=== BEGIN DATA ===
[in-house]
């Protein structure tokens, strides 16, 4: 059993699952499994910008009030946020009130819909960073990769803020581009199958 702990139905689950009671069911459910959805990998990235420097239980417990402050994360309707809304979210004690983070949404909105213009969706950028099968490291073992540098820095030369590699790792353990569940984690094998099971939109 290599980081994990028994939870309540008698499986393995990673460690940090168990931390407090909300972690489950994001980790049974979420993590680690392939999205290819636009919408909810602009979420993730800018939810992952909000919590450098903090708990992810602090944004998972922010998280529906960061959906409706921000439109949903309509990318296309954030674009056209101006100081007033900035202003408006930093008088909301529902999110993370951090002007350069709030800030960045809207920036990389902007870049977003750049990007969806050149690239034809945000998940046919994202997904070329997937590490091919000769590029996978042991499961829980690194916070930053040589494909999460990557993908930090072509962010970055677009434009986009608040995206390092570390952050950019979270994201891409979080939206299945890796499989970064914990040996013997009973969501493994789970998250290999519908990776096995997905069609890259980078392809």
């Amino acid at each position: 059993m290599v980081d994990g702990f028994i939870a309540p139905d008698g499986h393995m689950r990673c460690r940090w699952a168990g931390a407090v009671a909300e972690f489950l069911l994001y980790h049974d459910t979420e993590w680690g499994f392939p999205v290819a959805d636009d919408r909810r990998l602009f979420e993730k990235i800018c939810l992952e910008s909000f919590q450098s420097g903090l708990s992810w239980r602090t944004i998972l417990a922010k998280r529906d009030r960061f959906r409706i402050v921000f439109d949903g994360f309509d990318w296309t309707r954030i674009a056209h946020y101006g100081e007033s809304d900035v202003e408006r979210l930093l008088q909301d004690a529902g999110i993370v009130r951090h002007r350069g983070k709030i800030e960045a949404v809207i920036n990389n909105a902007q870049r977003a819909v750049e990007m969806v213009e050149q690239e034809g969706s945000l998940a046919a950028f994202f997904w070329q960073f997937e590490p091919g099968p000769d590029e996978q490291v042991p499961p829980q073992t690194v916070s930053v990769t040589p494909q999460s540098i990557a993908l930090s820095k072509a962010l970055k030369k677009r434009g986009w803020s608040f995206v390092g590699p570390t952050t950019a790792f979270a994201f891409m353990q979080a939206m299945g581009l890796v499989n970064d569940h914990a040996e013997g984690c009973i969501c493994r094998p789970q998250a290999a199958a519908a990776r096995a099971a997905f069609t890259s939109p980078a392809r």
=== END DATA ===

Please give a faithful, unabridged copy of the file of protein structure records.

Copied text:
[in-house]
């Protein structure tokens, strides 16, 4: 059993699952499994910008009030946020009130819909960073990769803020581009199958 702990139905689950009671069911459910959805990998990235420097239980417990402050994360309707809304979210004690983070949404909105213009969706950028099968490291073992540098820095030369590699790792353990569940984690094998099971939109 290599980081994990028994939870309540008698499986393995990673460690940090168990931390407090909300972690489950994001980790049974979420993590680690392939999205290819636009919408909810602009979420993730800018939810992952909000919590450098903090708990992810602090944004998972922010998280529906960061959906409706921000439109949903309509990318296309954030674009056209101006100081007033900035202003408006930093008088909301529902999110993370951090002007350069709030800030960045809207920036990389902007870049977003750049990007969806050149690239034809945000998940046919994202997904070329997937590490091919000769590029996978042991499961829980690194916070930053040589494909999460990557993908930090072509962010970055677009434009986009608040995206390092570390952050950019979270994201891409979080939206299945890796499989970064914990040996013997009973969501493994789970998250290999519908990776096995997905069609890259980078392809």
């Amino acid at each position: 059993m290599v980081d994990g702990f028994i939870a309540p139905d008698g499986h393995m689950r990673c460690r940090w699952a168990g931390a407090v009671a909300e972690f489950l069911l994001y980790h049974d459910t979420e993590w680690g499994f392939p999205v290819a959805d636009d919408r909810r990998l602009f979420e993730k990235i800018c939810l992952e910008s909000f919590q450098s420097g903090l708990s992810w239980r602090t944004i998972l417990a922010k998280r529906d009030r960061f959906r409706i402050v921000f439109d949903g994360f309509d990318w296309t309707r954030i674009a056209h946020y101006g100081e007033s809304d900035v202003e408006r979210l930093l008088q909301d004690a529902g999110i993370v009130r951090h002007r350069g983070k709030i800030e960045a949404v809207i920036n990389n909105a902007q870049r977003a819909v750049e990007m969806v213009e050149q690239e034809g969706s945000l998940a046919a950028f994202f997904w070329q960073f997937e590490p091919g099968p000769d590029e996978q490291v042991p499961p829980q073992t690194v916070s930053v990769t040589p494909q999460s540098i990557a993908l930090s820095k072509a962010l970055k030369k677009r434009g986009w803020s608040f995206v390092g590699p570390t952050t950019a790792f979270a994201f891409m353990q979080a939206m299945g581009l890796v499989n970064d569940h914990a040996e013997g984690c009973i969501c493994r094998p789970q998250a290999a199958a519908a990776r096995a099971a997905f069609t890259s939109p980078a392809r």